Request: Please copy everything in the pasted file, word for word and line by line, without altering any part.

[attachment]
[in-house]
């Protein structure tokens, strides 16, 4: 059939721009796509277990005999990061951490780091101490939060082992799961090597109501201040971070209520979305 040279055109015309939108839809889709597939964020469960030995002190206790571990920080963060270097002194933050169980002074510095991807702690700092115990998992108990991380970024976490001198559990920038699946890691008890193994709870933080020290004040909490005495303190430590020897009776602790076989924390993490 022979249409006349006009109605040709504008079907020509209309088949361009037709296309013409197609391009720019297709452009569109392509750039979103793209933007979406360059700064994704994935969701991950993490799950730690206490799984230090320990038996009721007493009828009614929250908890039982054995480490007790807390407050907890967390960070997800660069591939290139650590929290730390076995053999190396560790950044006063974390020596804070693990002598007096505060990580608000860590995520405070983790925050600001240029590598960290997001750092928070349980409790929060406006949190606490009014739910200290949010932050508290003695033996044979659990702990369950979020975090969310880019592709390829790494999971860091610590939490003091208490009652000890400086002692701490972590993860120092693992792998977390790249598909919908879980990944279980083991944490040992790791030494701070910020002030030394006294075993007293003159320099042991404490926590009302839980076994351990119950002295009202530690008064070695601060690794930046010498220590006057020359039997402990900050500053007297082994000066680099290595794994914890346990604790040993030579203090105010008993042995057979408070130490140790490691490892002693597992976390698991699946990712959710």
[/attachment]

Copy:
[in-house]
């Protein structure tokens, strides 16, 4: 059939721009796509277990005999990061951490780091101490939060082992799961090597109501201040971070209520979305 040279055109015309939108839809889709597939964020469960030995002190206790571990920080963060270097002194933050169980002074510095991807702690700092115990998992108990991380970024976490001198559990920038699946890691008890193994709870933080020290004040909490005495303190430590020897009776602790076989924390993490 022979249409006349006009109605040709504008079907020509209309088949361009037709296309013409197609391009720019297709452009569109392509750039979103793209933007979406360059700064994704994935969701991950993490799950730690206490799984230090320990038996009721007493009828009614929250908890039982054995480490007790807390407050907890967390960070997800660069591939290139650590929290730390076995053999190396560790950044006063974390020596804070693990002598007096505060990580608000860590995520405070983790925050600001240029590598960290997001750092928070349980409790929060406006949190606490009014739910200290949010932050508290003695033996044979659990702990369950979020975090969310880019592709390829790494999971860091610590939490003091208490009652000890400086002692701490972590993860120092693992792998977390790249598909919908879980990944279980083991944490040992790791030494701070910020002030030394006294075993007293003159320099042991404490926590009302839980076994351990119950002295009202530690008064070695601060690794930046010498220590006057020359039997402990900050500053007297082994000066680099290595794994914890346990604790040993030579203090105010008993042995057979408070130490140790490691490892002693597992976390698991699946990712959710």